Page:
Many Bible students find a number of memorable matters in Matthew chapter ten. There is a listing of our Lord’s twelve apostles (Matthew 10:1-4), Jesus’ charge for those apostles temporarily to preach only to the Jews (10:5-15), and the reality of the difficulties and persecutions that those men would need to be ready to face for Jesus’ sake (10:16-25).
In the next section, we read that Jesus, in a rapid sequence, three times instructed His apostles not to fear. Hear Him: “Therefore do not fear them . . . And do not fear those who kill the body but cannot kill the soul. But rather fear Him who is able to destroy
both soul and body in hell . . . Do not fear therefore; you are of more value than many sparrows” (10:26,28,31).
In what settings did our Lord not want His apostles to fear? Anytime they would be living and preaching for Him. Jesus had just told them that they would be hated for His name’s sake (10:22). They would be persecuted for Him (10:23). Some folks would have a desire to kill them (10:28). When the time would come for them to face such ordeals in their lives, they would need to recall and reflect on those simple words of Jesus: “Do not fear.” In all of those scenarios, they must remain committed to their Lord. As difficult as it might feel from a merely human point of view, regardless of how others would treat them, the apostles must continue to preach the Lord’s message, and they must do so with boldness.
Jesus made it plain that there is one thing that the adversaries of God’s people cannot do: they cannot kill the soul (10:28). Instead of fearing those who can damage their physical body, they needed to fear the One who can destroy both body and soul in
hell (10:28). That, of course, would be none other
than the God of heaven. As we contemplate the Master’s words about being “destroyed” in hell, it is important to recognize that the Greek word for “destroy” is designated in this fashion: “The idea is not extinction, but ruin; loss, not of being, but of well-being” [Vine’s; www.studylight.org/dictionaries/ved]. So, did Jesus use fear as an appeal to motivate people to serve God faithfully? He did. Eternal punishment in hell is no laughing matter (Matthew 25:46).
There would be times when the devoted disciples of Jesus would have to face and endure uncertain, dangerous, and anxious moments. Again, what was our Lord’s instruction for them? “Do not fear.” All followers of the Christ are exhorted, “So we may boldly say: ‘The LORD is my helper; I will not fear. What can man do to me?’” (Hebrews 13:6).
As He did on numerous occasions, Jesus used an
example from the natural world to emphasize His point (“Do not fear”). The sparrows carry on their activities under the watchful eye of our heavenly Father, Who also knows how many hairs each person has on his/her head (10:29,30). If God knows and cares about birds and the hairs on our head, then how much more does He care for His children themselves? Why? Because we are of more value than birds (10:31). What should we conclude? Jesus wanted the apostles to learn to trust in their Lord!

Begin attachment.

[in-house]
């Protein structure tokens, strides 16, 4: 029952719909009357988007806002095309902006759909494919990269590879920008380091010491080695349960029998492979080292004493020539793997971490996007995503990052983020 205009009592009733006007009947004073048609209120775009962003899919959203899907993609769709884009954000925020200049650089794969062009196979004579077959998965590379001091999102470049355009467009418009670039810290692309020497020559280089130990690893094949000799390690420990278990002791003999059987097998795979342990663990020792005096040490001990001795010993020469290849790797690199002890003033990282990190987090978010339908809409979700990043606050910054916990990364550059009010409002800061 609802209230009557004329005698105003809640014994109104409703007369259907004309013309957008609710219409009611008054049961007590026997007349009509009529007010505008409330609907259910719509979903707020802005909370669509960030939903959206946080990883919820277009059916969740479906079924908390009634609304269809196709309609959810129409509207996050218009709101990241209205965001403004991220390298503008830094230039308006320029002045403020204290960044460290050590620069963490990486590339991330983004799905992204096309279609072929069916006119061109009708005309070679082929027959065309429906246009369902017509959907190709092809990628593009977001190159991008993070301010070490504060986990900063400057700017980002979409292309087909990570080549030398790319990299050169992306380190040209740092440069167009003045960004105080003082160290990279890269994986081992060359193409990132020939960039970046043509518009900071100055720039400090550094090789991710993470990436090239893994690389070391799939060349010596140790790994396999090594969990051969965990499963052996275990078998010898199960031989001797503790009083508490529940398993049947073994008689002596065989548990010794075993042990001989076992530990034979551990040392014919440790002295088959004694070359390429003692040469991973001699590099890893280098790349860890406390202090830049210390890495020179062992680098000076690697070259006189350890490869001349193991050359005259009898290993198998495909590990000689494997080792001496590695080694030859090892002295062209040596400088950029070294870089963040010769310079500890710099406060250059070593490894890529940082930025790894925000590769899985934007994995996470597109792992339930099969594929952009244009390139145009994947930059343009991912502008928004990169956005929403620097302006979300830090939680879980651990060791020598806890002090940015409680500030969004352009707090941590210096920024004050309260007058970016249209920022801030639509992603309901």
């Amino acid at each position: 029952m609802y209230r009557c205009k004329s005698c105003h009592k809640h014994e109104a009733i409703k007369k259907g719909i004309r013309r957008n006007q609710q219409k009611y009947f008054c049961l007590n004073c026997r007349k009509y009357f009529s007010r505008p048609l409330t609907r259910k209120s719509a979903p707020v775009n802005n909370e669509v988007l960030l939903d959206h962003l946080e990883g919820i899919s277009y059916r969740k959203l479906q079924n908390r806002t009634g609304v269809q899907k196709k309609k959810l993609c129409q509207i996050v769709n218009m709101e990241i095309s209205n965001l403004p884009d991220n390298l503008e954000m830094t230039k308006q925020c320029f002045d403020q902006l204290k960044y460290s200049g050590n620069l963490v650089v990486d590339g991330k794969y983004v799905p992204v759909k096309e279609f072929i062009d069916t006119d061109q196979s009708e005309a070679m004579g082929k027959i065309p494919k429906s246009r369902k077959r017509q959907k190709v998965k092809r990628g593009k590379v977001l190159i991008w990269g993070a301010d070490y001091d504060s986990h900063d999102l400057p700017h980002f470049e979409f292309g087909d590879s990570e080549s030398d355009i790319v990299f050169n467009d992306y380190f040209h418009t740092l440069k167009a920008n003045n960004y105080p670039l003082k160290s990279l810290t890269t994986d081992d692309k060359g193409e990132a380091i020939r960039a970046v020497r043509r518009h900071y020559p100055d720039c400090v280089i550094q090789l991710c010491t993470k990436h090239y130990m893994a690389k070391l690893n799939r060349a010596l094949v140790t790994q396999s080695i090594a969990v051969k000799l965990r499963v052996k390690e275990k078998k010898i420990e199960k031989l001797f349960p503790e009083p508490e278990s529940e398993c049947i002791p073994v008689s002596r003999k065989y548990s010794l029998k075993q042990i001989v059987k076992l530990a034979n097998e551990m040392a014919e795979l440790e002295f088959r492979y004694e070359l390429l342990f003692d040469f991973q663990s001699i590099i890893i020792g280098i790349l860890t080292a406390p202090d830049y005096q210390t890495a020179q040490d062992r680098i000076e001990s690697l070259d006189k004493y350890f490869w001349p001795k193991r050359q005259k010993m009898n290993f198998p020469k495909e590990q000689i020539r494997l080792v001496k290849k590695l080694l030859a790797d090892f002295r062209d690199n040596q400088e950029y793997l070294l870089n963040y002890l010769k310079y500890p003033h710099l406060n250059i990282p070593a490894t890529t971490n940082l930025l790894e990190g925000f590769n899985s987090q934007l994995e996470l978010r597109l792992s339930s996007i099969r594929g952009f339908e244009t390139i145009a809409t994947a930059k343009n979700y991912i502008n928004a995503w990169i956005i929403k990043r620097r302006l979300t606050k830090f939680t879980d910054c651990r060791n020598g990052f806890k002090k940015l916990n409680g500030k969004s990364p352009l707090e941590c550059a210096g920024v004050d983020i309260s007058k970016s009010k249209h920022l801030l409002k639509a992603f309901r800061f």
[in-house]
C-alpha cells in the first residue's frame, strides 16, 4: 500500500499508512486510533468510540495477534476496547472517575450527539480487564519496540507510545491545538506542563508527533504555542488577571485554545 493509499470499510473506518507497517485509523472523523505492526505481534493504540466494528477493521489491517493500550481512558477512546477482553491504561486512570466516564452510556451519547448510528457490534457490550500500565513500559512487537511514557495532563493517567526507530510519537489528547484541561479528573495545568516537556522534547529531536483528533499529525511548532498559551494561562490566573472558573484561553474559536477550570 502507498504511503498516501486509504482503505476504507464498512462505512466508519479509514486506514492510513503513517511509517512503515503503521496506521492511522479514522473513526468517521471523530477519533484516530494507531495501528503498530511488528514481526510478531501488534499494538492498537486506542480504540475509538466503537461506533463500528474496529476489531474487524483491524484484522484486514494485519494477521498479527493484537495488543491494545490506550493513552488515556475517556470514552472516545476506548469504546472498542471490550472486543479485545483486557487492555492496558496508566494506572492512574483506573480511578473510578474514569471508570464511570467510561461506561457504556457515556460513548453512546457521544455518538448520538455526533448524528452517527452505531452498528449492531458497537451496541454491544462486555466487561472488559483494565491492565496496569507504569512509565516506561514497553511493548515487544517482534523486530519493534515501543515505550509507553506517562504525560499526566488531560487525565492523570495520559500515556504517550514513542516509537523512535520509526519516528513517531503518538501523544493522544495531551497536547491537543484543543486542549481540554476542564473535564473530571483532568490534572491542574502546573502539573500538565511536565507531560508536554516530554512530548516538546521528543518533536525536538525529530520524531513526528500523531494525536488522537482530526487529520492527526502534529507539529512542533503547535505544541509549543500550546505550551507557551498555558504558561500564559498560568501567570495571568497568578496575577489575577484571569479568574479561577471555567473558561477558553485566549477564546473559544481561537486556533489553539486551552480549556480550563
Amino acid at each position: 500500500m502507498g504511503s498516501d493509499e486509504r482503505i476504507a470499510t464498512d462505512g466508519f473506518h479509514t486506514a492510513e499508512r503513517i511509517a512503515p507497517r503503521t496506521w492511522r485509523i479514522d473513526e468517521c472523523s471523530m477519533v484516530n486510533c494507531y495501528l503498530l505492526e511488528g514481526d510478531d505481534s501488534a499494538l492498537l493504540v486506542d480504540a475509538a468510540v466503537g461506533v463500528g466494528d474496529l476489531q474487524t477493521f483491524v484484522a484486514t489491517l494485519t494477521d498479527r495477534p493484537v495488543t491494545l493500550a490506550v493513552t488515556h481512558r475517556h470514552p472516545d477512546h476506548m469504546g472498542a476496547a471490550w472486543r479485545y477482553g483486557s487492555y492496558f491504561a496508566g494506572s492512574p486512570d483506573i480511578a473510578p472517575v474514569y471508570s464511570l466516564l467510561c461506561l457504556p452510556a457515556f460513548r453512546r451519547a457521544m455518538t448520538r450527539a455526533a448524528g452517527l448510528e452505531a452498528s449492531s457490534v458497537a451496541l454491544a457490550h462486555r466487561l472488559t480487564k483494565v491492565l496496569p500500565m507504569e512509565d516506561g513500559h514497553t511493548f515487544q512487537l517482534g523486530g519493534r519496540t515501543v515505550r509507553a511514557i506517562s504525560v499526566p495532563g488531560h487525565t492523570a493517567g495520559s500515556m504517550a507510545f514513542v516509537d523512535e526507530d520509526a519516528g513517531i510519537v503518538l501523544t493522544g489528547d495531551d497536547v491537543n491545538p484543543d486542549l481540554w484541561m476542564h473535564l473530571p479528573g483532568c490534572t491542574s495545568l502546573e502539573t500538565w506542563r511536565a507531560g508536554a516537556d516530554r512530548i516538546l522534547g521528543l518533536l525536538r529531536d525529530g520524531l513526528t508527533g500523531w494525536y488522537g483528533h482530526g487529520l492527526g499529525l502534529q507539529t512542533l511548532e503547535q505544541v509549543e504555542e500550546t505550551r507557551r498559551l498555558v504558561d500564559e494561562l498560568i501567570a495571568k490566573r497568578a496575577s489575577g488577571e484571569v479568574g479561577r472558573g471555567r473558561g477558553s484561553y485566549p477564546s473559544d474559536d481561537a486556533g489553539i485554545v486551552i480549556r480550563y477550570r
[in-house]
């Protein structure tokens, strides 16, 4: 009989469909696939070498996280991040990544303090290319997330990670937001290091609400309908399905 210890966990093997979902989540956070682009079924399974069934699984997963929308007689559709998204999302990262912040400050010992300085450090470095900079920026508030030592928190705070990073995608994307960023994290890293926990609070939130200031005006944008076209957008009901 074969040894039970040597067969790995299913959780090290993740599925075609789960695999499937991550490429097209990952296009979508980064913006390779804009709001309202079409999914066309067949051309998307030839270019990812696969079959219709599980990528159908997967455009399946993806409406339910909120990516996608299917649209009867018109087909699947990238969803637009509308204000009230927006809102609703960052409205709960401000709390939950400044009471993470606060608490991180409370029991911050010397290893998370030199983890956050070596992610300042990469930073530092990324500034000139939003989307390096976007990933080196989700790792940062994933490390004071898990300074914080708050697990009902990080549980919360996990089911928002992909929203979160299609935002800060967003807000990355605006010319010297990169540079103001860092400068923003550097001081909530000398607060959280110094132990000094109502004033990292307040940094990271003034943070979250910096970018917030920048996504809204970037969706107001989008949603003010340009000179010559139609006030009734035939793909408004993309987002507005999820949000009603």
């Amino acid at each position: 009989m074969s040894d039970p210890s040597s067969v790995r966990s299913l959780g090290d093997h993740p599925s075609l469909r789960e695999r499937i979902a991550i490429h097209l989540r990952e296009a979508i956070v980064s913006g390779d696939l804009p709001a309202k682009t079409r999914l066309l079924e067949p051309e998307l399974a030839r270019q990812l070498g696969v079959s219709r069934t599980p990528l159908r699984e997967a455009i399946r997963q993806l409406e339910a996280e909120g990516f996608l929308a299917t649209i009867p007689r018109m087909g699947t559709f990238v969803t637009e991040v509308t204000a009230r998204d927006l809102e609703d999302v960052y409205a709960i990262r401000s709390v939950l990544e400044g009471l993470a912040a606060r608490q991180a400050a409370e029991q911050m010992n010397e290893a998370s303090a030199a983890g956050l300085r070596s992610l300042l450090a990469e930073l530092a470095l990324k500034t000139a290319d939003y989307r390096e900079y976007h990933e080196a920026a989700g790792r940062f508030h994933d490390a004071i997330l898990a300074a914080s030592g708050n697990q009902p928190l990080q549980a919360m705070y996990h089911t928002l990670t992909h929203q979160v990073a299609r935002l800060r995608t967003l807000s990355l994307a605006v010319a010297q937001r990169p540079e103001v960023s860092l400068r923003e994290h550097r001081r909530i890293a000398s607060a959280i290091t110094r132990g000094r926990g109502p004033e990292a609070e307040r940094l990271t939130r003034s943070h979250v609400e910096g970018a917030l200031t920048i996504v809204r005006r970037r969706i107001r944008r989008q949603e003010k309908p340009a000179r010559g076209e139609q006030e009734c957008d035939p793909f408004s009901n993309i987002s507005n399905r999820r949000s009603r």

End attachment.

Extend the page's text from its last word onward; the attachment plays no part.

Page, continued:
That brings us to a topic in Matthew ten that is well-known to many. It deals with those whom Jesus will confess and deny. What did Jesus say?
“Therefore whoever confesses Me before men, him I will also confess before My Father who is in heaven. But whoever denies Me before men, him I will also deny before My Father who is in heaven” (10:32,33). Notice that Jesus began His statements about these matters by saying, “Therefore . . .” His thoughts connect directly back with what He had just said about not fearing: “Do not fear therefore; you are of more value than many sparrows” (10:31). Instead of crawling into a corner and doing nothing out of trepidation, instead of clamming up in fear, what the apostles needed to do was be prepared to do what was needed in order to persevere: trust in the Lord.
In potential life-threatening circumstances, the apostles could be asked, “Are you a follower of Jesus? Are you one of His disciples?” How they answered might determine whether their lives would be spared or killed! In the early centuries after Jesus’ death, many people lost their lives because they openly confessed their faith in Jesus of Nazareth. One who is ashamed of Jesus needs to know that the Lord also will be ashamed of him (Mark 8:38).
While it is true it is necessary to confess Jesus as
the Son of God like the eunuch did (Acts 8:36,37; Romans 10:9,10), the context of Matthew 10:32,33 and what the Master said about confessing or denying Him is not talking about what a lost person must do in order to receive forgiveness. It is a message that applies to those who already are His true disciples. Will we, like the apostles, be ready to confess Jesus as our Lord? Will we do that not only with our tongue but also in the way we live for Him? Or, will we draw back and deny our Savior out of fear? May we ever keep in mind these words of Jesus: “Do not fear.”
— Roger D. Campbell